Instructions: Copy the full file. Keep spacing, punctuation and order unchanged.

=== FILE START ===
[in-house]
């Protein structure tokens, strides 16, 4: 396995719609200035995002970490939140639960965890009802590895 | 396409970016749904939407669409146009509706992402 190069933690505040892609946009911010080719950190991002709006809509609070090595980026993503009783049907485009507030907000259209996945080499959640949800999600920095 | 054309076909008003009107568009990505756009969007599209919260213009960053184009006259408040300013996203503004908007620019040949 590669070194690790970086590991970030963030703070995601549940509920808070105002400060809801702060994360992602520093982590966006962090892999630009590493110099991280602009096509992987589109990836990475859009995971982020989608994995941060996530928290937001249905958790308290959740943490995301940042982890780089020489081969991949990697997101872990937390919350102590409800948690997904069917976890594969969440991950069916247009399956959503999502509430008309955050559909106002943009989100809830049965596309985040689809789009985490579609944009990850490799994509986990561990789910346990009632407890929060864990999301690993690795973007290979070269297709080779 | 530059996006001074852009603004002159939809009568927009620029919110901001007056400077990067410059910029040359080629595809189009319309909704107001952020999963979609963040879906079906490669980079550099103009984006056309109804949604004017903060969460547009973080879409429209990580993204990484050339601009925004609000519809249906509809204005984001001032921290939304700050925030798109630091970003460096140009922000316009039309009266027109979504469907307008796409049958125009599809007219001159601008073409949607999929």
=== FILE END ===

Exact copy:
[in-house]
């Protein structure tokens, strides 16, 4: 396995719609200035995002970490939140639960965890009802590895 | 396409970016749904939407669409146009509706992402 190069933690505040892609946009911010080719950190991002709006809509609070090595980026993503009783049907485009507030907000259209996945080499959640949800999600920095 | 054309076909008003009107568009990505756009969007599209919260213009960053184009006259408040300013996203503004908007620019040949 590669070194690790970086590991970030963030703070995601549940509920808070105002400060809801702060994360992602520093982590966006962090892999630009590493110099991280602009096509992987589109990836990475859009995971982020989608994995941060996530928290937001249905958790308290959740943490995301940042982890780089020489081969991949990697997101872990937390919350102590409800948690997904069917976890594969969440991950069916247009399956959503999502509430008309955050559909106002943009989100809830049965596309985040689809789009985490579609944009990850490799994509986990561990789910346990009632407890929060864990999301690993690795973007290979070269297709080779 | 530059996006001074852009603004002159939809009568927009620029919110901001007056400077990067410059910029040359080629595809189009319309909704107001952020999963979609963040879906079906490669980079550099103009984006056309109804949604004017903060969460547009973080879409429209990580993204990484050339601009925004609000519809249906509809204005984001001032921290939304700050925030798109630091970003460096140009922000316009039309009266027109979504469907307008796409049958125009599809007219001159601008073409949607999929």